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Going to be getting my first gun soon. What do I get?

Discussion in 'Handguns: General Discussion' started by dtwebb44, Apr 6, 2014.

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  1. dtwebb44

    dtwebb44 Member

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    I live in Worcester, Massachusetts, where it's pretty difficult to get a LTC, so it's possible I won't even need this info. But, I own a small business and do want to carry.

    I'm not really sure what I should be asking. I wear a tshirt and jeans most of the time, if I could avoid changing my attire too much, that'd be nice, but I'll understand if that is unavoidable. Cost isn't my biggest concern, if I'm going to do anything, I might as well do it right. What do I need to figure out about this? I'm researching different common carry guns, and holster styles. I'm thinking I'd prefer IWB for ease of access, but up to suggestions.

    If there's already a place this is generically answered, better place to ask this, please let me know.
     
  2. weblance

    weblance Member

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    Not knowing the exact Ma. laws, I would consider a Ruger SP101, or Ruger LCR. Both appear to be Ma approved, and make great guns for Concealed Carry.
     
  3. 460Shooter

    460Shooter Member

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    Yikes! That is a question with many answers. Ok, first things first. I'd look for a range near you that will rent guns, and try several out. You really need to figure out if you prefer to carry a revolver or semiauto first. Then you can start narrowing things down.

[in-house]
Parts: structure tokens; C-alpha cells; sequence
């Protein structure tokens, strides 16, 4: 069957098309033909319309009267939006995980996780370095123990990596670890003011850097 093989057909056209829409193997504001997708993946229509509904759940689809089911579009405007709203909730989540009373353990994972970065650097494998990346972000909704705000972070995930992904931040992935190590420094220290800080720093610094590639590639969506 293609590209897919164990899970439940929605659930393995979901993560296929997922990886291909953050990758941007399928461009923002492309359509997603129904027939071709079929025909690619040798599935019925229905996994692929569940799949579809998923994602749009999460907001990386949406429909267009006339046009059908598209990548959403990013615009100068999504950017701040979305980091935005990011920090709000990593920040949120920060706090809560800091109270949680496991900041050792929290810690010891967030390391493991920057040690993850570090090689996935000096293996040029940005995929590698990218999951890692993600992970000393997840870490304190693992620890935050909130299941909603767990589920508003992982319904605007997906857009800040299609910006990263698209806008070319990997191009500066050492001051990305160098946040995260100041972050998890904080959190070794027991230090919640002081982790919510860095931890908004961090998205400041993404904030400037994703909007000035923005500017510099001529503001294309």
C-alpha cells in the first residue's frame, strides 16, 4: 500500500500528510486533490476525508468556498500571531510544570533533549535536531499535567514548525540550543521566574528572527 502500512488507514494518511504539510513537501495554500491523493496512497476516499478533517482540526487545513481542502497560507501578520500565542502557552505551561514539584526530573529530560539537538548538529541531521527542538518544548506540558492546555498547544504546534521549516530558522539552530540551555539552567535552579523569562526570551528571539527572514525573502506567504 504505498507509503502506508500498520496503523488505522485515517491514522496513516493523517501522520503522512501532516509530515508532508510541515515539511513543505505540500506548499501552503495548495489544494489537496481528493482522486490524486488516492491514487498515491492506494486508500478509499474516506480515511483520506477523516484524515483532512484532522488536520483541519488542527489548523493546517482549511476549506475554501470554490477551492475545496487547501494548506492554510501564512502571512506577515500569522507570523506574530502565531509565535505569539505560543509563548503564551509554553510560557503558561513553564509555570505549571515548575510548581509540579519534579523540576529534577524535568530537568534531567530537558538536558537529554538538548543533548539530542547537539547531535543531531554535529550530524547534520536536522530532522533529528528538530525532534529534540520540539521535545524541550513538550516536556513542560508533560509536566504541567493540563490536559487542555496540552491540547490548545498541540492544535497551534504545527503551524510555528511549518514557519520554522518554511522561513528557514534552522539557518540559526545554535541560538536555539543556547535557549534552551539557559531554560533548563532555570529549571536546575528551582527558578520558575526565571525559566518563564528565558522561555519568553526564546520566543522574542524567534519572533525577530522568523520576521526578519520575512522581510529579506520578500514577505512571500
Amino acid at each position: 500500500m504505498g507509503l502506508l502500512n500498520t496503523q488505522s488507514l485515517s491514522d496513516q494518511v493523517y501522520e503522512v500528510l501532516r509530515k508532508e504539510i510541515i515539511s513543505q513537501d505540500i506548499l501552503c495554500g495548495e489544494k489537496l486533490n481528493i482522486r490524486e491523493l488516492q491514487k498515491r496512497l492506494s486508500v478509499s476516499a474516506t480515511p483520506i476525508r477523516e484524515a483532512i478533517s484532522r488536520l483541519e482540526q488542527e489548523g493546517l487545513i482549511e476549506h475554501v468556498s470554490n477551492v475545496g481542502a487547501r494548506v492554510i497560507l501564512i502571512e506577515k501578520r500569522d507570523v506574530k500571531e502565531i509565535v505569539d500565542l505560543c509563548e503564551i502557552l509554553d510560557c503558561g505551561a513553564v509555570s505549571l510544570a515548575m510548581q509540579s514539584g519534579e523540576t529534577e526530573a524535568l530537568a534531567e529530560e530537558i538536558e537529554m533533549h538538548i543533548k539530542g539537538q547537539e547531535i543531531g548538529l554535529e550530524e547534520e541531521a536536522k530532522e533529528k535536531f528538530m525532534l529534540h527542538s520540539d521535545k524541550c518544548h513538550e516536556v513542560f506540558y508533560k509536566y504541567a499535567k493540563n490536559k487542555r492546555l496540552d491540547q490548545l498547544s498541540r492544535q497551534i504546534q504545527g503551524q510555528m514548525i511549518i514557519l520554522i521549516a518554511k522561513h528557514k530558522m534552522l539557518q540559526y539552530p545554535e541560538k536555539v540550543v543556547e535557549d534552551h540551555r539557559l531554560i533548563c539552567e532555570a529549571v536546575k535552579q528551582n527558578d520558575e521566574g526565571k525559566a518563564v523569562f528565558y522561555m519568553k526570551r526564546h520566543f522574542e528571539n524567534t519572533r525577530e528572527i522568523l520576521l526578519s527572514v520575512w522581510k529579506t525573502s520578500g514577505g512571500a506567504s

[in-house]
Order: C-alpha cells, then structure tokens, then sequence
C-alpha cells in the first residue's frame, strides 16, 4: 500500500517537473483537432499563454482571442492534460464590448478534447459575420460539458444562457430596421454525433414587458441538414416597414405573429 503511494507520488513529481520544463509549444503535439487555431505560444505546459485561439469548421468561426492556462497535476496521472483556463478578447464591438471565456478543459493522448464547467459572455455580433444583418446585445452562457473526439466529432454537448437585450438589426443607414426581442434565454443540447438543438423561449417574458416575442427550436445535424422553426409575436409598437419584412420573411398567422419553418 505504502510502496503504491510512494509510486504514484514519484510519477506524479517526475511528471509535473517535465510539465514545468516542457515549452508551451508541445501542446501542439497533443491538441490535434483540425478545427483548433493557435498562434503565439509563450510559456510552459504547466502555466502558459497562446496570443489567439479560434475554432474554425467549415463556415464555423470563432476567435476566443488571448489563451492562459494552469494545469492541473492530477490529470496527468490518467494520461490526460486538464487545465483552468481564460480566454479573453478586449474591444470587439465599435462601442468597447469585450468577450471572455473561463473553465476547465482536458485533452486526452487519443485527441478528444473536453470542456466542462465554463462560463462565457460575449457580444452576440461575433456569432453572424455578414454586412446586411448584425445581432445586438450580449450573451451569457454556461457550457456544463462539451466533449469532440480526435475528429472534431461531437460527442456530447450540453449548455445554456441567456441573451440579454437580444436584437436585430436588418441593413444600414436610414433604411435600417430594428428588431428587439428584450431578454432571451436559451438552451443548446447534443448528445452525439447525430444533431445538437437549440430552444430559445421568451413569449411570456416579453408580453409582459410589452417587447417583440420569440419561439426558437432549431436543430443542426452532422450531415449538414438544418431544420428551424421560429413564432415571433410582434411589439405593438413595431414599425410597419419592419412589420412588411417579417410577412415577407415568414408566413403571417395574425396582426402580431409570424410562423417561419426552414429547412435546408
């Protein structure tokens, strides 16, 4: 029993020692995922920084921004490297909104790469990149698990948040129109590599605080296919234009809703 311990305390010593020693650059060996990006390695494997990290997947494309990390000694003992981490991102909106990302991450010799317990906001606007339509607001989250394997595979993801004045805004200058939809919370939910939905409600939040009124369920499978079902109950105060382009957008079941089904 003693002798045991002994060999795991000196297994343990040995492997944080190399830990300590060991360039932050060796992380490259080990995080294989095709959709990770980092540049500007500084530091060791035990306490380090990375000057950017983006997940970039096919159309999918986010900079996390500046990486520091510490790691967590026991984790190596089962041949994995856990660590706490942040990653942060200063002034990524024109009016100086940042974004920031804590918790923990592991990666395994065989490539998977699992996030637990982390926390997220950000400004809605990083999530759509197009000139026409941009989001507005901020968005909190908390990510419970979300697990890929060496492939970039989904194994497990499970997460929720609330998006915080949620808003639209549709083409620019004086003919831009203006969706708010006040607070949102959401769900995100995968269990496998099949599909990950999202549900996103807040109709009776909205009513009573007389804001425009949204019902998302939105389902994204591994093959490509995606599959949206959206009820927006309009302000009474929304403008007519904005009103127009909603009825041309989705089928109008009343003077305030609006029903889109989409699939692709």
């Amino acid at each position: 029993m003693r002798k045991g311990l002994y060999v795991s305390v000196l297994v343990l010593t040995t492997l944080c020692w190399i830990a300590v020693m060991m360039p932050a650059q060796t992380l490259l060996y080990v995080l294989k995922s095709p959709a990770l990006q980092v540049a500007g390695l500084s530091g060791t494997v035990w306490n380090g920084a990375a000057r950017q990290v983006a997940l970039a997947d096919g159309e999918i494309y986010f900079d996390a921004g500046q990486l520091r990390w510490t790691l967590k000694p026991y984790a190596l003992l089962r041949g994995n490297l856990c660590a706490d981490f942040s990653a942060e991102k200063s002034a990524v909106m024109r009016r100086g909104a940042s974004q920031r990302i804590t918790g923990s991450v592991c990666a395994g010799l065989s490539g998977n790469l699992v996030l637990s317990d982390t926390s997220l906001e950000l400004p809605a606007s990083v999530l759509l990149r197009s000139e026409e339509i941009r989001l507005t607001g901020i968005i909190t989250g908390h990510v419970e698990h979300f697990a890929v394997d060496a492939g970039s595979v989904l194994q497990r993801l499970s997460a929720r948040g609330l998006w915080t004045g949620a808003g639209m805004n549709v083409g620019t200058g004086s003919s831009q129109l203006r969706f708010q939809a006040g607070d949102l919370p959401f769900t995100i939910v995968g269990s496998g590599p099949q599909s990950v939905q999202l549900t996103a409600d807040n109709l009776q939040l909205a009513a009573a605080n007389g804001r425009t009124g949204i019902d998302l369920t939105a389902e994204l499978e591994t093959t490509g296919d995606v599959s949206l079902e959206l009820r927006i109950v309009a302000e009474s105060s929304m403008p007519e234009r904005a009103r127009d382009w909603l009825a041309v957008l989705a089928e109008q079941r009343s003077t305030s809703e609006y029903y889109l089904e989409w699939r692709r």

If you do choose to carry IWB, a thinner gun is easier to carry. As a rule semiautos are narrower. So keep that in mind. That however does not make them the right choice for you.

    Be advised that with a proper holster, one can conceal a host of different guns.

    Also, what size gloves do you wear? What are your hands like? Skinny, meaty?

    Gotta start somewhere?
     
  4. moxie

    moxie Member

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    Hi,

    I grew up in Leominster and went to college in Worcester but I'm glad I live in Texas now.

    For a small, effective, pretty easy to conceal gun the Ruger LCR in .38 spl. +P is hard to beat. I carry one in an Uncle Mike's #3 holster in my right front pocket a lot of the time. There's a bulge there but it could be my wallet. It also goes in an IWB holster easily. Any bigger gets hard to conceal with jeans and t-shirt. Any smaller and it's worthless. The LCR is simple, dead on reliable.
     
  5. xXxplosive

    xXxplosive Member

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    S&W "J" Frame.............that's it and you'll have it forever.
     
  6. RussB

    RussB Member

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    Welcome to the forum, neighbor. I work in Auburn.

    Take a ride to Woburn and check out Four Seasons Guns,


    http://www.fsguns.com/
     
  7. Stevel

    Stevel Member

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    I don't thnk you need to read past post #2 with a preference in the order listed. The for thought was an SP101 in 2.25. It has enough heft to shoot 38's without fear of flinching for a newcomer. And while I'd suggest getting a box of 357's after you learn on 38's, it's just to satisfy your curiosity, not to carry. You'll see why after you touch of the first round.
     
    Last edited: Apr 6, 2014
  8. RustyShackelford